“‘Do I annoy you by staying here? Would you prefer I went elsewhere?’ says he, and well I moind the words, for Oi thought an offer was on the road, and as ’twas the nearest I’d been to wan, small wonder I got excoited! Then Miss Marie spoke up, smooth as a knife cutting ice cream,—’To speak frankly,’ says she, ’you do not exactly annoy me, but I’d much rather you went elsewhere!’ Och, but it broke me heart, the sound of it!”
* * * * *
HEAVILY SCENTED FLOWERS, SUCH AS HYACINTHS, LEMON AND AURATUM LILIES, POLYANTHUS NARCISSUS, MAGNOLIAS, LILACS, AND THE LIKE, SHOULD BE AVOIDED.
Snowdrops and pussy-willows.
Hepaticas and moss.
Spice-bush and shad-bush sprays.
Trailing arbutus and sweet, white garden violets.
Double daffodils and willow sprays.
Crocus buds and moss.
Blue garden scillas and wild white saxifrage.
Black-birch catkins and wind-flowers.
Plants of the various wild violets, according to season, arranged
in an earthen pan with a moss or bark covering.
Old-fashioned myrtle, with its glossy leaves, and single narcissus,
or English primroses.
Bleeding-heart and young ferns.
English border primroses in small rose bowls.
Lilies-of-the-valley, with plenty of their own leaves, and poets’
Tulip-tree flowers and leaves.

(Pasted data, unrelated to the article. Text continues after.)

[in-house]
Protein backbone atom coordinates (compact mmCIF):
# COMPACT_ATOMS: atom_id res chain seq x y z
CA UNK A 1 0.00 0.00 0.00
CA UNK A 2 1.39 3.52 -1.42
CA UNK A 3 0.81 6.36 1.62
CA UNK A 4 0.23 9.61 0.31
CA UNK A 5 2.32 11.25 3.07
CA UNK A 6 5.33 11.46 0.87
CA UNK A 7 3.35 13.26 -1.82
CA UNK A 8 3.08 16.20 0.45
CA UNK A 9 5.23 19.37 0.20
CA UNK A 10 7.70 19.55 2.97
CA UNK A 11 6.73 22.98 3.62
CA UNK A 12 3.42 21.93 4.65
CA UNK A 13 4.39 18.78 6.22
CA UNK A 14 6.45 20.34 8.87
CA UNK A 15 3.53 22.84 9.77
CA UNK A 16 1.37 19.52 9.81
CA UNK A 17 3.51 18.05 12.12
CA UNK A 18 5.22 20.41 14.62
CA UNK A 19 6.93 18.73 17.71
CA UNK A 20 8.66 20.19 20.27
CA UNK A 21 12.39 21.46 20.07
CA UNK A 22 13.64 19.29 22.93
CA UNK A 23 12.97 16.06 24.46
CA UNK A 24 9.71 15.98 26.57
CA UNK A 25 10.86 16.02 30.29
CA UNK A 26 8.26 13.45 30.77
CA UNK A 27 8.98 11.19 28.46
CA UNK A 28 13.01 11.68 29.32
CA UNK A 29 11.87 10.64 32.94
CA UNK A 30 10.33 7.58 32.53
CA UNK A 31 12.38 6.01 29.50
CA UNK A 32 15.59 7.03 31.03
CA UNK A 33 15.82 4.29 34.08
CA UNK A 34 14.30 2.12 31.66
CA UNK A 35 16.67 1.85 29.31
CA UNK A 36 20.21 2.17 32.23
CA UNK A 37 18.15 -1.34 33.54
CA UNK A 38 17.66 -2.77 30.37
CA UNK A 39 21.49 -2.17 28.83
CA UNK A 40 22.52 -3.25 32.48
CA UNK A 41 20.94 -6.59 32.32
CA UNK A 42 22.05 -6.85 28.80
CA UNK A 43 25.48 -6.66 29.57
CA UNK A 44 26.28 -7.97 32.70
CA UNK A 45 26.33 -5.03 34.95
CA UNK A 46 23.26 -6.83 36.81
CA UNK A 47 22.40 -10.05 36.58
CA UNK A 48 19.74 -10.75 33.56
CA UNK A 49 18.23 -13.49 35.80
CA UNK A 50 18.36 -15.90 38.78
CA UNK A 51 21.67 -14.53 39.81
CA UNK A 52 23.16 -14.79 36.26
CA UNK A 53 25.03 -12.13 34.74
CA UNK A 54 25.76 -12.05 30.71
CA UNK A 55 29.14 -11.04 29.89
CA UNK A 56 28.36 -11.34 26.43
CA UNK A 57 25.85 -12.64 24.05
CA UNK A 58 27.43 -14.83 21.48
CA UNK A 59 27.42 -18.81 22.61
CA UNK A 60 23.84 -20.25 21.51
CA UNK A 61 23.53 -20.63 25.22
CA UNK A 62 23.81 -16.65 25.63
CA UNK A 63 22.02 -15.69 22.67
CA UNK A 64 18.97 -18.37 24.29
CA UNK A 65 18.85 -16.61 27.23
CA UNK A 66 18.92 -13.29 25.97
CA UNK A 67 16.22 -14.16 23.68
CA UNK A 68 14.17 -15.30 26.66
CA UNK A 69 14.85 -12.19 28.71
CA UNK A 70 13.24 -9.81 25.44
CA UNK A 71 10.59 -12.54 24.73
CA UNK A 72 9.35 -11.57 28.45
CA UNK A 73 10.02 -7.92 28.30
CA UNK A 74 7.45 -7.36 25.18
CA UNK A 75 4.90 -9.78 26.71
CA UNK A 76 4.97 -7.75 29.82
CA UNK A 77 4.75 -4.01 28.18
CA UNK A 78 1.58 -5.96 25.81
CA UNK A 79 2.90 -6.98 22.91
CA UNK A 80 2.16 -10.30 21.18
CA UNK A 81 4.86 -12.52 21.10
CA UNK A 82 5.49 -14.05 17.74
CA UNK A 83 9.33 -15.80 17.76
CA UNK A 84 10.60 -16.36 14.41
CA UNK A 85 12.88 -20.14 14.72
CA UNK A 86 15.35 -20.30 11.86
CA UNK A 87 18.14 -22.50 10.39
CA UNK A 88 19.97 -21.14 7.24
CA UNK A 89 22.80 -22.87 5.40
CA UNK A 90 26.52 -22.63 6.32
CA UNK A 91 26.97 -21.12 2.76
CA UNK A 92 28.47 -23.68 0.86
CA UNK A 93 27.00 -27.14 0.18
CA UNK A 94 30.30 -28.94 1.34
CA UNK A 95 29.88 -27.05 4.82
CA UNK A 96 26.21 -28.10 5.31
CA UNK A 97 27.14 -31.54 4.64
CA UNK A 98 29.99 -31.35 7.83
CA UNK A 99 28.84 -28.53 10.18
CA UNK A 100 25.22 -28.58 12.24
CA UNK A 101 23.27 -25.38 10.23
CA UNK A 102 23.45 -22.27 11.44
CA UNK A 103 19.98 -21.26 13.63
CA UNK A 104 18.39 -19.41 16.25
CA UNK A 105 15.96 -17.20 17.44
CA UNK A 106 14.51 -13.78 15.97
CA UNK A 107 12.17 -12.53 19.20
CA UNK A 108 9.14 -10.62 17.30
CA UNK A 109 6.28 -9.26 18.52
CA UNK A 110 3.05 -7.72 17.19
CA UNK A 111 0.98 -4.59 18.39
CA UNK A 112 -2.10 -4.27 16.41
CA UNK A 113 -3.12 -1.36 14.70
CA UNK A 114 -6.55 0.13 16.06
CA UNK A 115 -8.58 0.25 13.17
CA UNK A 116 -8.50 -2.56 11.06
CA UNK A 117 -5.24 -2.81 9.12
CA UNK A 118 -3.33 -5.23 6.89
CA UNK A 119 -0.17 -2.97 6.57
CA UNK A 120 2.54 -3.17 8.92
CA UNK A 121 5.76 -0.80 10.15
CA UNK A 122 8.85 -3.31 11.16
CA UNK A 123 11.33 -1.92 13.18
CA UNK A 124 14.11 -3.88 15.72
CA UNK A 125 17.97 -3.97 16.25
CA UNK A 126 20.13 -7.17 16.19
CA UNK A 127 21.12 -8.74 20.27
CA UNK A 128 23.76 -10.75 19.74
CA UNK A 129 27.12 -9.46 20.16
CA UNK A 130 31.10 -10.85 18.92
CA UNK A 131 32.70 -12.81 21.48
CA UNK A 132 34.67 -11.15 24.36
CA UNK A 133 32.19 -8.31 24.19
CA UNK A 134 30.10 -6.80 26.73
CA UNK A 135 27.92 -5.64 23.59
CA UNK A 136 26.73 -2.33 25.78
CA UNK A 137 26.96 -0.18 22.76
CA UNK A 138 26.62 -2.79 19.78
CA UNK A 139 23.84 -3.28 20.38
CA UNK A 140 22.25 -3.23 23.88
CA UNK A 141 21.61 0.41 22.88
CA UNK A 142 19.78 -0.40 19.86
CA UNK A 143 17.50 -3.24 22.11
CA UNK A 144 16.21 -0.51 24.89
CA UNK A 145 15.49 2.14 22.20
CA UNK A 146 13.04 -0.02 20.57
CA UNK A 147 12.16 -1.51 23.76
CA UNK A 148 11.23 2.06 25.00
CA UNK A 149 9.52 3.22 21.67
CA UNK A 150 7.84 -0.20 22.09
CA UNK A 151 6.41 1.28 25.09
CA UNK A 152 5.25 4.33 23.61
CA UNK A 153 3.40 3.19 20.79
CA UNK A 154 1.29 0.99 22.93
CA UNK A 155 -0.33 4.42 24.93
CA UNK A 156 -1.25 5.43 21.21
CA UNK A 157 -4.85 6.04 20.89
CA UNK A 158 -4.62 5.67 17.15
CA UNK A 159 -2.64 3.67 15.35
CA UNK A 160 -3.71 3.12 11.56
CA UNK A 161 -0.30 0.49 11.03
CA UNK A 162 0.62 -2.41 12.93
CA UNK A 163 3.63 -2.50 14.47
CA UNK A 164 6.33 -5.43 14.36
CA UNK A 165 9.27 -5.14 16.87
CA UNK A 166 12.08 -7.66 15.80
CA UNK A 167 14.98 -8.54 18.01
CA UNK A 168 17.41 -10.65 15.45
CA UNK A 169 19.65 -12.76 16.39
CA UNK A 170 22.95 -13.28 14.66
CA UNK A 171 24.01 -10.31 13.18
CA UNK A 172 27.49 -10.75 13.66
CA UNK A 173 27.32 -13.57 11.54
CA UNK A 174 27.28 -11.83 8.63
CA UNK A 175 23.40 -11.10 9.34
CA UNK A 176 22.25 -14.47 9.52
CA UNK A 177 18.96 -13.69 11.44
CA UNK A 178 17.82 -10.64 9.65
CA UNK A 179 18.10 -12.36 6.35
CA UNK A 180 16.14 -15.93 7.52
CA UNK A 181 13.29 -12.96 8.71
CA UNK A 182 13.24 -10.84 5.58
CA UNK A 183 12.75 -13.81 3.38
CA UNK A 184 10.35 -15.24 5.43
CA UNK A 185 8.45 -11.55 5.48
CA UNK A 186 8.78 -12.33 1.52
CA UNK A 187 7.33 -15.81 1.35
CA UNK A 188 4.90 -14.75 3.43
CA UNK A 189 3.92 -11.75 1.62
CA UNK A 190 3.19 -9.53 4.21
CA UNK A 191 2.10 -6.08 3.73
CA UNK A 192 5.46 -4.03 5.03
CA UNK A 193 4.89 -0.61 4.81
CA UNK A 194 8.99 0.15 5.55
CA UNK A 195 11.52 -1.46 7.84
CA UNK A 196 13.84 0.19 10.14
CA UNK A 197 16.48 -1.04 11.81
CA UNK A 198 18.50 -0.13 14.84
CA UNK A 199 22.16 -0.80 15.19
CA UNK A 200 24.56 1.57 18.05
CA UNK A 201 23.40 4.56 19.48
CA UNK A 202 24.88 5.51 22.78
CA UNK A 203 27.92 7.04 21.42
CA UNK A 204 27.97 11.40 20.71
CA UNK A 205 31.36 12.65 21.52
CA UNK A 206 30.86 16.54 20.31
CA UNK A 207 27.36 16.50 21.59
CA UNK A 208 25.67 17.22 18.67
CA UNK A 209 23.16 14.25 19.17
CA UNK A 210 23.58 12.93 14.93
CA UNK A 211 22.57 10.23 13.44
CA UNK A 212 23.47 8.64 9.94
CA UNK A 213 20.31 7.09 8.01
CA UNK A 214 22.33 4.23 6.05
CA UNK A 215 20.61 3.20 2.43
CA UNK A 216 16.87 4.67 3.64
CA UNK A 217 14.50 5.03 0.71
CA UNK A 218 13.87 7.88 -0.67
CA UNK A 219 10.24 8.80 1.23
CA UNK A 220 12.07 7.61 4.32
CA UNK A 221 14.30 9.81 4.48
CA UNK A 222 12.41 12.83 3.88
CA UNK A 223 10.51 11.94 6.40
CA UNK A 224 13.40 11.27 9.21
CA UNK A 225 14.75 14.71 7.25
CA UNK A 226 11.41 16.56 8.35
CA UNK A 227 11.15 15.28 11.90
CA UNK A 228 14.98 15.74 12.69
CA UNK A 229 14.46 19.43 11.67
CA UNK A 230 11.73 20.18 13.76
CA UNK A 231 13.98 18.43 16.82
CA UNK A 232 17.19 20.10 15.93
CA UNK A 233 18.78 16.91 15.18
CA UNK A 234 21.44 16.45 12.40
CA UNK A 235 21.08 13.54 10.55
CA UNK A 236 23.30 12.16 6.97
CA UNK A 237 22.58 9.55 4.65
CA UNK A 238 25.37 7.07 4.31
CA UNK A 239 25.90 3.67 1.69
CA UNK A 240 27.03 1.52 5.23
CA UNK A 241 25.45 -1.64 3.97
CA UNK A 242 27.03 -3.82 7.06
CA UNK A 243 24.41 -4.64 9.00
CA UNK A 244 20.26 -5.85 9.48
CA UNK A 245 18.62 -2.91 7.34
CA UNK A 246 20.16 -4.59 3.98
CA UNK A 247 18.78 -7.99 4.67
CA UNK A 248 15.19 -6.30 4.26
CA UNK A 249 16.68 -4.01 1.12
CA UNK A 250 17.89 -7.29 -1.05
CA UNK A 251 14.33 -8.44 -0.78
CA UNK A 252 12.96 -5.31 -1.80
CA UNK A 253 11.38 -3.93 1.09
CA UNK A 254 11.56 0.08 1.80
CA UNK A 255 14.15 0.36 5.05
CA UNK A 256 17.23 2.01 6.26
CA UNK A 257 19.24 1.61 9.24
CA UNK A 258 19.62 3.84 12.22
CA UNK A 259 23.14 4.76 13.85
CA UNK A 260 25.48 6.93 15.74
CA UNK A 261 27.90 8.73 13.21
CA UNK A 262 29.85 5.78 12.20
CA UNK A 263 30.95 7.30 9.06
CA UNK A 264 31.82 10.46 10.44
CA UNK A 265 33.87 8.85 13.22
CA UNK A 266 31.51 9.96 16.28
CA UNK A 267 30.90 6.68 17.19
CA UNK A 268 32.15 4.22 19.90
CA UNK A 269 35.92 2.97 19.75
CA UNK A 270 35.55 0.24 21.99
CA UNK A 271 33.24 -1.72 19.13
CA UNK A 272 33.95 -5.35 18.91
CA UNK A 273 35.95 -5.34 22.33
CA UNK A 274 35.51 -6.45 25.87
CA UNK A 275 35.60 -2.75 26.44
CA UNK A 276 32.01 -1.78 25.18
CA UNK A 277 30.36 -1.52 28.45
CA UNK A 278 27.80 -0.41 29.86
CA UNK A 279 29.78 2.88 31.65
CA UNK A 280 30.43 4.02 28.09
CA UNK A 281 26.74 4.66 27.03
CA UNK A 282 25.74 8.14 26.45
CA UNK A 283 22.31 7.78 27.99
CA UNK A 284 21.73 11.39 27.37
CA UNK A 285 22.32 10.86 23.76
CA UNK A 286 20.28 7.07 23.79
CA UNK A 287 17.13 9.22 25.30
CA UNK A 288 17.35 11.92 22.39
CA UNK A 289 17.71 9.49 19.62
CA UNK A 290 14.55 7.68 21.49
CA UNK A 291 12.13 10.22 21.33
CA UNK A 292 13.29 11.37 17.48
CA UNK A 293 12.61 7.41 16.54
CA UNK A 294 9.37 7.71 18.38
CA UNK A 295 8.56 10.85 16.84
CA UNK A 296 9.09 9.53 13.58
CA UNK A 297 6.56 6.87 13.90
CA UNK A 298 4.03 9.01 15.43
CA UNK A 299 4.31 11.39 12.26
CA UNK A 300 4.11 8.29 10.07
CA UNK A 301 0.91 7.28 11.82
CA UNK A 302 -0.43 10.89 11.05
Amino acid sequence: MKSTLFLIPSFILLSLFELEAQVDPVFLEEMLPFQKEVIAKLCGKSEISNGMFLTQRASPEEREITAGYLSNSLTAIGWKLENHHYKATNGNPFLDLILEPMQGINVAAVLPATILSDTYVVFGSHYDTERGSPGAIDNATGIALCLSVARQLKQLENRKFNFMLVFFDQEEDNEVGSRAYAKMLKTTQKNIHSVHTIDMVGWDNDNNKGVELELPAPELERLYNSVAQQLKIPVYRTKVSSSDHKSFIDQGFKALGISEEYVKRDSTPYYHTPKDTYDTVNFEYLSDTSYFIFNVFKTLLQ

The wild red-and-gold columbine with young white-birch sprays.
Pinxter flower and the New York or wood fern.
Jack-in-the-pulpit with its own leaves, in a bark or moss
Pink moccasin-flowers with ferns, in bark-covered jar.
Pansies with ivy or laurel leaves, arranged in narrow dishes to
form a parterre about a central mirror.
Iceland poppies with small ferns or grasses.
May pinks and forget-me-nots.
Blue larkspurs and deutzia (always put white with blue flowers).
Peonies with evergreen ferns, in a central jar.
Sweet-william, arranged in separate colours for parterre effect
or in a large blue-and-white bowl, with graceful sprays of
Wild roses with plenty of buds and foliage, in blue-and-white
Roses in large sprays with branches of the young leaves of copper
beech—or masses of Chinese honeysuckle.
Roses with short stems arranged with their own or rugosa foliage
in blue-and-white dishes that have coarse wire netting fitted
to the top to keep the flowers in place.
White field daisies, clover, and flowering grasses, in a large
bowl or jar.
Mountain laurel with its own leaves, in central jar and parterre
Nasturtiums, in cut-glass bowl or vase, with the foliage of